Saturday, June 9, 2018

A spring song, a quiet song

There has been a lot of rain this spring. It has been an unusual time and the storms have often been violent. I rarely see them coming. The man that I am dating makes things grow and I have learned through him to watch the clouds form and shift, into something beautiful or something dangerous. A hail storm arriving at the end of a previously sunny day can wipe out an entire years crop in twenty minutes. Just as too much humidity can tempt a certain insect to prosper overnight, leaving a field of strawberries that cannot be sold in its wake.

And yet life remains in bloom. The pears are on the trees, budding forward, filling form, bulbous.

Sometimes I pray to scatter the clouds. And sometimes I watch in wonder and let them be.

It is deeply humbling. This knowledge that there is always shadows, always light. It keeps repeating like the echo of approaching thunder, like the whisper of love in the crook of my neck.

And yet we don't always wish to acknowledge that both exist, permanently...en permanence, un à côté de l'autre...that there is no dividing line, no simple answer. Save for when sometimes, divinely, there is. We all have our own moments of precious gifts, shining. A breath, a reprieve.

After my last post, or maybe the one before it, I received an Anonymous comment that I accidentally deleted but that has stayed with me. It was something along the lines of: "I was so happy to read what seemed like good news from you, until I realized that it wasn't...again." That disappointment. But I don't want to hide my struggles, whether real or imagined (typed with a wry smile) because this is also the conversation that we need to be having. Openly, honestly.

I am not seeing what I want to read after the suicides of Kate Spade and Anthony Bourdain. There is much about what they accomplished but the act itself is often a link to a small article that is strict to the facts. Quotes from police examiners. Suicide by hanging...It makes my heart drop and tears rise just to type those three words. For I have great empathy that their struggles reached that point of no return, having known what is mercifully (and I use that word specifically) chronic low-grade depression most of my adult life but also periods that were dangerous, and life-threatening.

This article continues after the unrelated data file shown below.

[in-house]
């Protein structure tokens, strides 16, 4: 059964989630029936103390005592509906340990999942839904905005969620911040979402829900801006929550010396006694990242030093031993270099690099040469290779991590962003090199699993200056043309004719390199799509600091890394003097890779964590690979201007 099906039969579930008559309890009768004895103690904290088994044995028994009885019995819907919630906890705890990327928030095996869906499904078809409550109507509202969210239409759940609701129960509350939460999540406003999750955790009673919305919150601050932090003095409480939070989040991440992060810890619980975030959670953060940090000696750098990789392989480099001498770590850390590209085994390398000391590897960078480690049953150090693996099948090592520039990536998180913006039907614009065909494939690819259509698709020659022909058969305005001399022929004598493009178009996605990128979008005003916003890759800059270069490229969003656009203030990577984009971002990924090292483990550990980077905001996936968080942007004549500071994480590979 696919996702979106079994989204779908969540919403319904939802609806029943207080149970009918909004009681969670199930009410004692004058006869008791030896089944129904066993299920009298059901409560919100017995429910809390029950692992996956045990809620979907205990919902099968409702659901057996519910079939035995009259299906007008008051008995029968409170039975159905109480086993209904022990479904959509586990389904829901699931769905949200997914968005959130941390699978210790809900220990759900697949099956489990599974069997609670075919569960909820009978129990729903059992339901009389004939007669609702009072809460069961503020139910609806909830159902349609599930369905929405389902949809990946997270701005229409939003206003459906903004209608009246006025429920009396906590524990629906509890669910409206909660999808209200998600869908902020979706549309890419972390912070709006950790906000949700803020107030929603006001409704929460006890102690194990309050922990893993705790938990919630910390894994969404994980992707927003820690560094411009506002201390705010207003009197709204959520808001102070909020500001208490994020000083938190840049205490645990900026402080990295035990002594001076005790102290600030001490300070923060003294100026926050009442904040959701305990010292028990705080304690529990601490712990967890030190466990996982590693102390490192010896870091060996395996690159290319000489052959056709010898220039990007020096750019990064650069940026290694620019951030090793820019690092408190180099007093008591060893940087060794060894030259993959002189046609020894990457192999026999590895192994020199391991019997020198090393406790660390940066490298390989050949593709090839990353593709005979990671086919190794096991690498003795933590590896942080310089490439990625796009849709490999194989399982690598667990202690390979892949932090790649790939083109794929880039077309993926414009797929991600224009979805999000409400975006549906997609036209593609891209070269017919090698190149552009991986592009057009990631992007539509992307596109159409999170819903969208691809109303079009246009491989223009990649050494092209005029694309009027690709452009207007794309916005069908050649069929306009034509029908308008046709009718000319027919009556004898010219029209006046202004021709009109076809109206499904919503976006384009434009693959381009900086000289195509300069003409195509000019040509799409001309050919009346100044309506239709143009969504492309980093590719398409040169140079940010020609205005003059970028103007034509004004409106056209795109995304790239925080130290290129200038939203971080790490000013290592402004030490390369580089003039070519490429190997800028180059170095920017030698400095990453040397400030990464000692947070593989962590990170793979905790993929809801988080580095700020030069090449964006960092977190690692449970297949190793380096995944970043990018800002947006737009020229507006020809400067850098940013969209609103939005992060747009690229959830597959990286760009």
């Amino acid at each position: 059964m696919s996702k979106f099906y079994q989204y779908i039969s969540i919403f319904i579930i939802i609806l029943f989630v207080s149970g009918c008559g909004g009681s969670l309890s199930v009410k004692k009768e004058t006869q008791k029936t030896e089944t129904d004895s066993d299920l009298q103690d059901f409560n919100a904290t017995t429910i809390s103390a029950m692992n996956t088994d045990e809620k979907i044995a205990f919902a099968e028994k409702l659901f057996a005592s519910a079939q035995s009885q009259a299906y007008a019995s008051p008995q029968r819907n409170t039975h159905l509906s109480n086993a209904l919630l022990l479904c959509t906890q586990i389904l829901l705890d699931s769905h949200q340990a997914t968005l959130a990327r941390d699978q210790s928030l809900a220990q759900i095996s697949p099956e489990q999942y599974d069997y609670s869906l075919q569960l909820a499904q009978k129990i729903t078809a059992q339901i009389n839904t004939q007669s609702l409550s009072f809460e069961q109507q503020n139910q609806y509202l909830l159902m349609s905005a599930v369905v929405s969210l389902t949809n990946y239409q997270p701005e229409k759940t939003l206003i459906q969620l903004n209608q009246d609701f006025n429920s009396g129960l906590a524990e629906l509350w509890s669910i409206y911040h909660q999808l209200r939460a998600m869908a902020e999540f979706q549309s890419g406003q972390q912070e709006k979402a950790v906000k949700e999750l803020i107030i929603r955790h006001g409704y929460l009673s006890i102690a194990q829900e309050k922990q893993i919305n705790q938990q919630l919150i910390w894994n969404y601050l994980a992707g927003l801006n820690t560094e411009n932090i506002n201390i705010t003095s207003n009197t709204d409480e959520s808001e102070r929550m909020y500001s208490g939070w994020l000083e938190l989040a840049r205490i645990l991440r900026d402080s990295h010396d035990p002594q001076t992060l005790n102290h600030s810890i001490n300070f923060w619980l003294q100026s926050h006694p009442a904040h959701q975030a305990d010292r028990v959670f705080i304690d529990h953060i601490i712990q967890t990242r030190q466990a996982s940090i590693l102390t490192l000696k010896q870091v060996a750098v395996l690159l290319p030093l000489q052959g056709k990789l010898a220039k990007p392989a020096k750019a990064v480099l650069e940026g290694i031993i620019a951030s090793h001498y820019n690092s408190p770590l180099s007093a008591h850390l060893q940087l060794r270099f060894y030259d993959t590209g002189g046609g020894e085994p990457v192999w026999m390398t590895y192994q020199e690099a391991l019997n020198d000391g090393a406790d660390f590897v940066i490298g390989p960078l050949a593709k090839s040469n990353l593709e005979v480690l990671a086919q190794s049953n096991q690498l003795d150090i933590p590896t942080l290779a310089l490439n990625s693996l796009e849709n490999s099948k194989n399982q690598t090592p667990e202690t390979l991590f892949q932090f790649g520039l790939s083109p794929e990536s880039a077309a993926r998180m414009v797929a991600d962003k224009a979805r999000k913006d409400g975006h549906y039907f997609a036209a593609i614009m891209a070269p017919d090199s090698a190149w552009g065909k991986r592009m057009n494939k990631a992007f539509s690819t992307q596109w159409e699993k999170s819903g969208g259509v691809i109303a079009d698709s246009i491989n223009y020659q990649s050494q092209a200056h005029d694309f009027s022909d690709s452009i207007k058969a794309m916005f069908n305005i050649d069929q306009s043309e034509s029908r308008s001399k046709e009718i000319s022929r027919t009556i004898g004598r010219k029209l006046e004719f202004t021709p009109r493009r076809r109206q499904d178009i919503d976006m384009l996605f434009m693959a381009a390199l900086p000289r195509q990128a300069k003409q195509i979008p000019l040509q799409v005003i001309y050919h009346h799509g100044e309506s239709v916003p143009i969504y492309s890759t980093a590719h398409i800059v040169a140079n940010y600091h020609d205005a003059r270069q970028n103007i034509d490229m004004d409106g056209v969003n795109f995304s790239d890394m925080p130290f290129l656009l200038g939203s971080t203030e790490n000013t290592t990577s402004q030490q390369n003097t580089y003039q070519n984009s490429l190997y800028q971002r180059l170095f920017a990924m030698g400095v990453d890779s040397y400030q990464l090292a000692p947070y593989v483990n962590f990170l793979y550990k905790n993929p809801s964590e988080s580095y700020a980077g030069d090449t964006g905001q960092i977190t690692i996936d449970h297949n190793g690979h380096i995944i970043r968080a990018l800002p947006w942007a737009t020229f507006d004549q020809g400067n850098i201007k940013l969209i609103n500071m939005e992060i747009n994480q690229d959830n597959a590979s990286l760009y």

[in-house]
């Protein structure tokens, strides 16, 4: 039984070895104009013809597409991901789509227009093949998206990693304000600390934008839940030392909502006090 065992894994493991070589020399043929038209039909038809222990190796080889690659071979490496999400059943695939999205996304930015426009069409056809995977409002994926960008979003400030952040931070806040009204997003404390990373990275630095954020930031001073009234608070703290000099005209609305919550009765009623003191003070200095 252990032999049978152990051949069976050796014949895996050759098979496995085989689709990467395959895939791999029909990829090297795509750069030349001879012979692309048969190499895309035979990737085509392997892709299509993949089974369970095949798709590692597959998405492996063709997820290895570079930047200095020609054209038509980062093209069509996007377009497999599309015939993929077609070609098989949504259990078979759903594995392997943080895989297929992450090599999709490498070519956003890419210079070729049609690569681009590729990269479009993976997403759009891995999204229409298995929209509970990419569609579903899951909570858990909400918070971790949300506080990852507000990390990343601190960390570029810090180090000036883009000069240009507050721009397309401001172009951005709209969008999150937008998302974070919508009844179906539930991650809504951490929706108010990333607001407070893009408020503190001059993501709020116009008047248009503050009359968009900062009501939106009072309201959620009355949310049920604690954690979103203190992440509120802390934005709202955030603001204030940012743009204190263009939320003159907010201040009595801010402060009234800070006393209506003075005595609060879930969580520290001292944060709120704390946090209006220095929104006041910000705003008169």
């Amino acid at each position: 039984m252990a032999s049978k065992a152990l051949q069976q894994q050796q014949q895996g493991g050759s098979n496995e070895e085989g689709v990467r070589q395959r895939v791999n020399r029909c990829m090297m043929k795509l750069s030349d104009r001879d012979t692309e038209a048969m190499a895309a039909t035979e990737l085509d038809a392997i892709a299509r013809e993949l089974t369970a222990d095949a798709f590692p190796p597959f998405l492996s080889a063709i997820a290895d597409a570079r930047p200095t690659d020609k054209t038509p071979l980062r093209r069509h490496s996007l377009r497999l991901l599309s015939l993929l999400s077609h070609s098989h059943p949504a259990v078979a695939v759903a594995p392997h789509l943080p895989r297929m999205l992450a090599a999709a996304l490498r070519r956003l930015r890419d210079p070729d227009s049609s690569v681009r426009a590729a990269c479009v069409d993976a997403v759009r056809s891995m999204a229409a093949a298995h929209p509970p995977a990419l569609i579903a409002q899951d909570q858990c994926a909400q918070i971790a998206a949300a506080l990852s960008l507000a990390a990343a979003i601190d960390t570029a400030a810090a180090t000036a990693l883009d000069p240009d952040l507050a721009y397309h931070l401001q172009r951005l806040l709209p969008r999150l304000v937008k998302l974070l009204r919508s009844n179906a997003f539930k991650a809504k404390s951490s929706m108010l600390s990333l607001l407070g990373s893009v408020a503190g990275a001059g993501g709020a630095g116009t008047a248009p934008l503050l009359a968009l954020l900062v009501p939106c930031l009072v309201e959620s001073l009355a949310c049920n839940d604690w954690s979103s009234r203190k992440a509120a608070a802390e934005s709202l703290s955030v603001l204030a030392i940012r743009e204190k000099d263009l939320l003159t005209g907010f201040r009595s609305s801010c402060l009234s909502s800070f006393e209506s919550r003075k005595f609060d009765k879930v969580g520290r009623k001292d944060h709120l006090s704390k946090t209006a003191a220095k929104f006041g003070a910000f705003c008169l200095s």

We have to move away from the shame in our society about depression and mental illness. We are seeing that now. Losses...out in the fields or within our hearts...are a wakeup call. Let's listen. It is only through acknowledging openly the darkness when it arises, if it arises, that we can continue to grow. To hear a spring song, perhaps sung quietly, but in the tune of our own true voice.




 It is my Sister who encouraged me to write this post after a discussion late last night. Thank you, Robin. I love you so much.
For anyone who is directly or indirectly touched by depression or mental illness, please reach out. We are here for you.
Because we are all in this together.

With much Love and Gratitude,